Death reappears, now on your side, and kicks you hard in the shin. You yelp and jump about a foot in the air, slamming your knee into the pew.

The you that is dying on the ground and I laugh together, though I’m not entirely sure you’re not just choking.


     we are choking, we are drowning, i remember this, i remember this, i don’t want to remember- the crack of boots on ribs- sing, oh goddess, she who holds the wolf between her teeth and teaches it mercy-


“I meant the shame, and you know that.” Death snaps. “Don’t make yourself seem stupider than you already are.”

“This is why nobody likes you,” you rub your shin.

“I can think of a few other reasons.”


     god of betrayal, we watched you die, and your ribcage breaking was the sound of a violin dropped on a concrete floor. god of sweetness, we made you out of the hyacinths in the backyard and the acrid ache of incense, we wove your statutes from the law of the creek and the streetlamp, we wrote your commandments in the gravel and watched as passing cars were transformed into holy soldiers- spreading the word of the one come to save us- your savior comes, in a white kia sorento, and on her brow is a sparkly pink tiara from party city- 


Wet coughs draw our attention to the body on the steps.


     your savior comes. you tear her out of the strains of berry-ripened august. you worship her in a laundromat, on a clifftop, down on your knees with a knife in your hand. you sing her praises in the heathen moonlight.


Death tilts her head towards the you that is staining a white marble altar to crimson. “Don’t worry,” she says, chewing on her lip, “you had to do it.”


     your savior comes. a club bathroom rings with music. the ocean crowds the edges of your vision. you choose. you choose. you choose. 




     the killing of something sacred should be beautiful, and so there are candles on the altar and flowers in our hair when we tie the ropes around her wrists and undress her as carefully as a child prepared for a bath by loving hands. 


“It wasn’t like that,” when I don’t say anything at all, you choke on the silence. “Wait-” your eyes shatter, like glass, or streetlamps. “I didn’t do that,” you whisper, “tell me we didn’t- please-”


     the killing of something sacred should be beautiful, and so we strip you naked and watch you shiver, and we think about truth and death and beauty and worship and love and love and love and love and love and 


Around us, the blaze is catching. The pews are gone. The church is a ruin. We three are kneeling beside a girl with broken ribs and blood in her mouth and orchids painting her body black and blue.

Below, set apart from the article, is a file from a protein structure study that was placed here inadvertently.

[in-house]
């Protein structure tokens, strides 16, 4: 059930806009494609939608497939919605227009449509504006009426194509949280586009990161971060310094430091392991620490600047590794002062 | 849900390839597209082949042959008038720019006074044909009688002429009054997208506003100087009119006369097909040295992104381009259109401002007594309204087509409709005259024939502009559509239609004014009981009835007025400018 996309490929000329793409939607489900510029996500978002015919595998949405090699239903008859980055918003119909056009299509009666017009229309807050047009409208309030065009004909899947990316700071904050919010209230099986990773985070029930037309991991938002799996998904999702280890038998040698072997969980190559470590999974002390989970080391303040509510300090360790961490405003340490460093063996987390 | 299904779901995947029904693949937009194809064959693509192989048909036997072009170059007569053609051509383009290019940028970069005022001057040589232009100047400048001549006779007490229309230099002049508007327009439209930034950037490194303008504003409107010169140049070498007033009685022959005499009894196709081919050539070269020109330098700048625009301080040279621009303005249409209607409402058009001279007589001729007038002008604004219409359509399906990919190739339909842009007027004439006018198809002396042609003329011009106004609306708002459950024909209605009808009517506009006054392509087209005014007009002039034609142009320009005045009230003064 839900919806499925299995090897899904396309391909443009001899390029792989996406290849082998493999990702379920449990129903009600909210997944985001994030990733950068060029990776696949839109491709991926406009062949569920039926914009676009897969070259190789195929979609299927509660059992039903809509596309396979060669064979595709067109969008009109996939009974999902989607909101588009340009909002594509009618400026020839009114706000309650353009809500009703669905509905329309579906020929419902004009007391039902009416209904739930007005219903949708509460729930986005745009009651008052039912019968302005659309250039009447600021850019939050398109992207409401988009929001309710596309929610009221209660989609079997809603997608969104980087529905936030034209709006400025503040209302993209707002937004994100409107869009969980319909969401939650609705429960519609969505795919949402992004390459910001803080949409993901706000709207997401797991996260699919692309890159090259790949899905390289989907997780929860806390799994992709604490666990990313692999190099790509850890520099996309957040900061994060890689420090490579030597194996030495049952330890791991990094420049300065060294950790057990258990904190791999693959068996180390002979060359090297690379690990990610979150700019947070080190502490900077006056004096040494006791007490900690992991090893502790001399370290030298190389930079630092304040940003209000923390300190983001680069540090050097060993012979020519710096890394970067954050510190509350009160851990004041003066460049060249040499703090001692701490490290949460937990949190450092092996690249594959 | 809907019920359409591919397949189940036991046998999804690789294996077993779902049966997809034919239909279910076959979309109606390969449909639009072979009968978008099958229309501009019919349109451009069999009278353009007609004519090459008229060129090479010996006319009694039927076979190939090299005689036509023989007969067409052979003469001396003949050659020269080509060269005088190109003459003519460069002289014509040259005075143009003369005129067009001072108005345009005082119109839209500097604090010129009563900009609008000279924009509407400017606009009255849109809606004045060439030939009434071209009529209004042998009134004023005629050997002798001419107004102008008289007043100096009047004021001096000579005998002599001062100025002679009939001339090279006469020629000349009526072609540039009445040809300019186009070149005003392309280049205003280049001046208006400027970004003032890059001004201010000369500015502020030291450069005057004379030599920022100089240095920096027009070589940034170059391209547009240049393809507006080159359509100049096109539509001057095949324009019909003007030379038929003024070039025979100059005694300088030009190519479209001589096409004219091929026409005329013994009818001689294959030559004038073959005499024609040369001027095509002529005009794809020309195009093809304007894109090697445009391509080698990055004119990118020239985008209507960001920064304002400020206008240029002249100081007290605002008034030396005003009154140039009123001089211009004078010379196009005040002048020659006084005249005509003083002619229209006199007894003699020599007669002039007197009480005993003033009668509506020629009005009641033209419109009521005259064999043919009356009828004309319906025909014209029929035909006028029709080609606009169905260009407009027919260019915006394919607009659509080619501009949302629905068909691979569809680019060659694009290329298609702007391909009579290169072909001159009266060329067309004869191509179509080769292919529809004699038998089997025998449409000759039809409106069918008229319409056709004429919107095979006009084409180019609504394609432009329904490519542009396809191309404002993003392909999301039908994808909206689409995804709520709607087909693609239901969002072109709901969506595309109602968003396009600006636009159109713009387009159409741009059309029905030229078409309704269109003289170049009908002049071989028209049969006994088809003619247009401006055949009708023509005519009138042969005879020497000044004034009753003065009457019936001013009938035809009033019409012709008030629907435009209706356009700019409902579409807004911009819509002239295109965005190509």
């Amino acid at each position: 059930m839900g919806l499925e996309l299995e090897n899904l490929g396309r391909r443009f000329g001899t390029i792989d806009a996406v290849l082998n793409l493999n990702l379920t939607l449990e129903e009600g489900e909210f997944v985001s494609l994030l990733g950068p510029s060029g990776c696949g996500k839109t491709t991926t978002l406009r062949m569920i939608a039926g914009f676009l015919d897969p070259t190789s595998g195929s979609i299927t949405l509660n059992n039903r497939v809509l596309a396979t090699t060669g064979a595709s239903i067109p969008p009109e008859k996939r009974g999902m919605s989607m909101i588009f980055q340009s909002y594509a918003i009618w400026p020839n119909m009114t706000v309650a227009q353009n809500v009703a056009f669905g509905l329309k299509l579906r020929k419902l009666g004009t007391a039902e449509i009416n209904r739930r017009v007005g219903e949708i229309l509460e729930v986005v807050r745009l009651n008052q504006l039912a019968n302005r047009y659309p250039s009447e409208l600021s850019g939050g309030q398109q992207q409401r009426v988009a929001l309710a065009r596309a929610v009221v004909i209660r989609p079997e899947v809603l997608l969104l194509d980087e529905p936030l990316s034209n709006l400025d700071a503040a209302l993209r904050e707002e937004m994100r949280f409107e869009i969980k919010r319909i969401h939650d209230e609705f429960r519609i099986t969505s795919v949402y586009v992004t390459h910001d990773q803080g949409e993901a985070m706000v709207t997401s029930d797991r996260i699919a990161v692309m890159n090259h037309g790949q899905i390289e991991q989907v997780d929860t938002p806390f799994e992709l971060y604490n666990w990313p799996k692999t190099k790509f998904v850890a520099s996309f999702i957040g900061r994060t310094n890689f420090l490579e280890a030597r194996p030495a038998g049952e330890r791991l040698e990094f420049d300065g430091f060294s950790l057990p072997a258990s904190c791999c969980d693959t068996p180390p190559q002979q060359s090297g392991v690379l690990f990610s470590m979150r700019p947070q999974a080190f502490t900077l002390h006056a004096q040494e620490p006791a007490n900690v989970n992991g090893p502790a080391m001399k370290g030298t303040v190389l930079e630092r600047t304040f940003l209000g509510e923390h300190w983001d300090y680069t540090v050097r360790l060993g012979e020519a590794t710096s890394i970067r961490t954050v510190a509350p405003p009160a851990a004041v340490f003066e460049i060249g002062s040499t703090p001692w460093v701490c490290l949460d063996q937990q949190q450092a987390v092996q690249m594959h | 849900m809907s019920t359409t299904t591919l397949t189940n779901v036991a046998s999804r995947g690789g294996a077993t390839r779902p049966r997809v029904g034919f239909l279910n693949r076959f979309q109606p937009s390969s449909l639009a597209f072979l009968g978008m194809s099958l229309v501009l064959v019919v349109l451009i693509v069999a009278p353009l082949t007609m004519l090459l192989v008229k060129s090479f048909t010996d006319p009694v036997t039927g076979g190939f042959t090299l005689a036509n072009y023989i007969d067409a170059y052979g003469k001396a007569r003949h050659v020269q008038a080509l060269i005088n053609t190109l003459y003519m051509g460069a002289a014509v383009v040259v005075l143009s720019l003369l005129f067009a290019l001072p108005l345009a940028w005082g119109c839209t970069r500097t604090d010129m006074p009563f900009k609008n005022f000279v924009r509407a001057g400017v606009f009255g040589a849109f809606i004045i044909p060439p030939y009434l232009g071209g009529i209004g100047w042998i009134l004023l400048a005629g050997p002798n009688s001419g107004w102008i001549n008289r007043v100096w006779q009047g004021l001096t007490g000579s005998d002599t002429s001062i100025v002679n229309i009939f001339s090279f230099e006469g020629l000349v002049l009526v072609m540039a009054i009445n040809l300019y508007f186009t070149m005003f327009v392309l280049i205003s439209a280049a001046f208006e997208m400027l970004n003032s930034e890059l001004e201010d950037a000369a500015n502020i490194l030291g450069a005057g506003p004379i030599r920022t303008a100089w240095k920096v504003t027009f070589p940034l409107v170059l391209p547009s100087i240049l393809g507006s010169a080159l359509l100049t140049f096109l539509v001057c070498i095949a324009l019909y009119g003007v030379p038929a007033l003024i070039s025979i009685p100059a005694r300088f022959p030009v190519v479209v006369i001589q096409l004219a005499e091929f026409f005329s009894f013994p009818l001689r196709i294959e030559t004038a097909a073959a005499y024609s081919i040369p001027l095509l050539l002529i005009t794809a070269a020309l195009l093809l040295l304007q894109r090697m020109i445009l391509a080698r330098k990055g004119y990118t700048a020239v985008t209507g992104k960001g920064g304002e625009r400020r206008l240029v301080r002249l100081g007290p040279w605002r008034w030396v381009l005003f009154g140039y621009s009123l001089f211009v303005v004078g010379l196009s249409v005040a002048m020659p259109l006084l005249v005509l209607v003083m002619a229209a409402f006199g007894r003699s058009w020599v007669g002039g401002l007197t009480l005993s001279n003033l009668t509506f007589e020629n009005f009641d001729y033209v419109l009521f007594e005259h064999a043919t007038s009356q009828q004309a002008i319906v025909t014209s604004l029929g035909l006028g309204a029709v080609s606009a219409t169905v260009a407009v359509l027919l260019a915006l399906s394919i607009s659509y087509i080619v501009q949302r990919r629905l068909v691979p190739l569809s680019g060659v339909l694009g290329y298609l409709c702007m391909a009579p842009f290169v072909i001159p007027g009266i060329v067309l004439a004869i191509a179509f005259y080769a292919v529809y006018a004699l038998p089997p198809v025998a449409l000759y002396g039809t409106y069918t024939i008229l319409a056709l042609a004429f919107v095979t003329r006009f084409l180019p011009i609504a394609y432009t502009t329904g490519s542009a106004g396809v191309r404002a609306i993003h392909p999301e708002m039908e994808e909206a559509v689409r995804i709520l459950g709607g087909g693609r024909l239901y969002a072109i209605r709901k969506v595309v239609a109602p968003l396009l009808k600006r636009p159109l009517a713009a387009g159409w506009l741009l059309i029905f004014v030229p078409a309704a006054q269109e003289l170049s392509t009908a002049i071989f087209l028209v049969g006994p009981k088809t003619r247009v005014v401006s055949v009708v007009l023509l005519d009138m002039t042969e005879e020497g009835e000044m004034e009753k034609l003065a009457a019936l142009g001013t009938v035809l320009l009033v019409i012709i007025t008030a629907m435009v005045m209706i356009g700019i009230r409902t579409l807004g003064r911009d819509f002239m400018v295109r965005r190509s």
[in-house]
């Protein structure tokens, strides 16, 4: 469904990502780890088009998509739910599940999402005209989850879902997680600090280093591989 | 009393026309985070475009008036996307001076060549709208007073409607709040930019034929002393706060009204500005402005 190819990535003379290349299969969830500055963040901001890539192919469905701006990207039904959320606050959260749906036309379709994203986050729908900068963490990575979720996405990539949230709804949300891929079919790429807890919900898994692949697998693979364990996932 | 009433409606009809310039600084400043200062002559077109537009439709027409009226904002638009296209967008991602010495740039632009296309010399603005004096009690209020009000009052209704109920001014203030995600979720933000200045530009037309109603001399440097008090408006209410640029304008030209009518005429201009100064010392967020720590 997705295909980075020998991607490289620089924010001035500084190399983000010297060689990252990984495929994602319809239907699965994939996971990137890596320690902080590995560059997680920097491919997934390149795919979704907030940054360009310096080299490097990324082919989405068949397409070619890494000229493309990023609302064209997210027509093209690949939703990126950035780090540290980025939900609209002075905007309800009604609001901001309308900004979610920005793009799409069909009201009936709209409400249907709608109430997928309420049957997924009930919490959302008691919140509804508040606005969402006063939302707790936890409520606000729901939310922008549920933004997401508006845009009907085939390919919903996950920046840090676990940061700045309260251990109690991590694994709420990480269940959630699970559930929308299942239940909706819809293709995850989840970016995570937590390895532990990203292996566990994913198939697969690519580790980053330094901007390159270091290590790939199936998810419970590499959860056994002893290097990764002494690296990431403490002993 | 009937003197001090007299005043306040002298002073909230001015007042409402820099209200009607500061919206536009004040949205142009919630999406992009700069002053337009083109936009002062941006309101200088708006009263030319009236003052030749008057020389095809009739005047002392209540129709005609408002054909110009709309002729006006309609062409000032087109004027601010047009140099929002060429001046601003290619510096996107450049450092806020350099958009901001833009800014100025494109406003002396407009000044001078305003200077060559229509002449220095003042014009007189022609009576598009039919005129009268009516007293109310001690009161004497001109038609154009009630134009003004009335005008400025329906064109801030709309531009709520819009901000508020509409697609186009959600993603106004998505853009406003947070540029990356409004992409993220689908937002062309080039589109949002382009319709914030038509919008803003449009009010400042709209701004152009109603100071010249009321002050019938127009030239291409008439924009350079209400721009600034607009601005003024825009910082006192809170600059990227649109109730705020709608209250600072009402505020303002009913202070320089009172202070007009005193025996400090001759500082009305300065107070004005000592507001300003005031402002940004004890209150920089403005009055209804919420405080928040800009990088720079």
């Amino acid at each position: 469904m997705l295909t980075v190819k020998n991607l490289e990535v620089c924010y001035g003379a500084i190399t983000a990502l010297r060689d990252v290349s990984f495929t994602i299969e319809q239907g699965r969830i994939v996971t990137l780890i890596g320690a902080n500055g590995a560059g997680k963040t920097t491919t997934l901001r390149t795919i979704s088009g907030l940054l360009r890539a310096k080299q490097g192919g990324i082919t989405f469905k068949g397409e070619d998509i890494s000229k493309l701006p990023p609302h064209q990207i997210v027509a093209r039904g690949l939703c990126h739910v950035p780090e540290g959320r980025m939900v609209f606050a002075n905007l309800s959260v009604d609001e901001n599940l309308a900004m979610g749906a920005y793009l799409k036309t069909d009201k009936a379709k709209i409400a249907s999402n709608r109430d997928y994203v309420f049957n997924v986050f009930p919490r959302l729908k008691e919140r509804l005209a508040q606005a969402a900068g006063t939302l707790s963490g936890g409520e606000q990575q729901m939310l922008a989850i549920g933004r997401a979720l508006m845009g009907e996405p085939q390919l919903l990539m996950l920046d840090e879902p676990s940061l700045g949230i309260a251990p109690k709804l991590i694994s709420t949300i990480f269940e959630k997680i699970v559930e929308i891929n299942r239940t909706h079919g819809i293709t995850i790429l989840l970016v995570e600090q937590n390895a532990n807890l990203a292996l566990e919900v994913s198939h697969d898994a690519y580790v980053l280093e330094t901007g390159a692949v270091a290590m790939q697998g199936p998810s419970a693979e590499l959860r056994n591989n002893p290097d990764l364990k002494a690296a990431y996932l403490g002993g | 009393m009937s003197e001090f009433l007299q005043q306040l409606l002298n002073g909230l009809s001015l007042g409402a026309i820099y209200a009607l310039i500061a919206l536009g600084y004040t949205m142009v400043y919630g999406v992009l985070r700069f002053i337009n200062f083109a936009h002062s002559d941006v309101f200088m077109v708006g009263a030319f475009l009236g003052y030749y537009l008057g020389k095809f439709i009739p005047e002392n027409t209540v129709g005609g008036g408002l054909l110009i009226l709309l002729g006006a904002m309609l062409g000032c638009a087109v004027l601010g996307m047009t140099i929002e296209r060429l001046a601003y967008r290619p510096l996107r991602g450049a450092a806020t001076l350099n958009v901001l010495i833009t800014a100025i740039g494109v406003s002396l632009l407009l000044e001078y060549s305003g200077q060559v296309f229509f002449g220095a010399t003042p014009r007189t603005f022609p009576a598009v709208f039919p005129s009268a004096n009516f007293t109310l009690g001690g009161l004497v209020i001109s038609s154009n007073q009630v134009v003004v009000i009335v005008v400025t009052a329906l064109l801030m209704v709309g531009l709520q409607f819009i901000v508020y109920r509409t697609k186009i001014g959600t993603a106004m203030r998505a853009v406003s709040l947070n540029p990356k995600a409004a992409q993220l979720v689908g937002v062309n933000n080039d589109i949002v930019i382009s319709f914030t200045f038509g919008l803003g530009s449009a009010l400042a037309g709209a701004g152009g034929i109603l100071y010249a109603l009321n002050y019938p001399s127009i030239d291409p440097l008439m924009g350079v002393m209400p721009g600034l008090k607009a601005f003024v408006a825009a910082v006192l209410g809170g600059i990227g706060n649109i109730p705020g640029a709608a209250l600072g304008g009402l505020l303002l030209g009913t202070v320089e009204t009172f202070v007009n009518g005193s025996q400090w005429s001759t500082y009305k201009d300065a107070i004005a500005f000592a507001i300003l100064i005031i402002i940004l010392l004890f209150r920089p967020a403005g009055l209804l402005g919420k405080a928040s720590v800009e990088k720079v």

the killing of something sacred should be beautiful, and so we call your bruises flowers, and we call your broken ribs snapped violin strings, and we call your death a sacrifice, and we call ourselves holy no longer-


“Harper,” Death says, somehow addressing all three of us at once, “remember.”


The you who will eventually be me covers her mouth with her hand. She appears to be choking. After a second it hits me, and I remember that we are sobbing. “I did this?” She asks.


     how could we forget? it’s simple. bury your god in the garden, and then shut your eyes.


The you on the altar is a masterpiece as she dies, but not the kind you admire. The kind from which you would like to turn away. A car crash. A tragedy. A church burned to the ground. An addict dead on the pavement. She twitches. She begs for air. She suffers.


     how could you forget? it’s simple. sow wildflower seeds in the fresh new soil. watch the young creatures bloom. dream about her sometimes, or-


You try to turn away, shivering like an alcoholic too long without a drink, but I grab your arm. “No,” I say, gently, “don’t.”

how could I forget? it’s simple. I didn’t.


“I don’t want to see,” you sob. “I don’t want to- don’t want to watch her-”

“Her?” Death asks, and for once her voice is soft. “Call her by her name, child.”

Shaking, terrified, creating and destroying yourself every second, you turn back and look yourself in the eyes and whisper, “Harper.”

The you who will not exist in my time gurgles. Maybe she is trying to say something. Maybe she is remembering our betrayal. There are only holes where her eyes should be.

You reach out, and- listen- I love you for this- you reach out, and you take this dying creature, this rotted thing, in your arms, as if she is the lamb carried from the field of slaughter, as if she is the child lost in wartime, and love carries us aloft on her shoulders, three Harpers and between them, the world-


I hold the hand of the you who is long since dead, and the church burns down around us, but we remain untouched.

Clio Jabine is at least thirteen feet tall and morally opposed to writing bios that don’t make her sound like an insufferable human being. She introduces herself as a writer because she’s hoping if she convinces enough people of it it’ll be true. When she isn’t writing, she can be found swing dancing, throwing down some sick freestyles, and eating mac and cheese. Her taste in music is better than yours, but she’s open to recommendations nonetheless.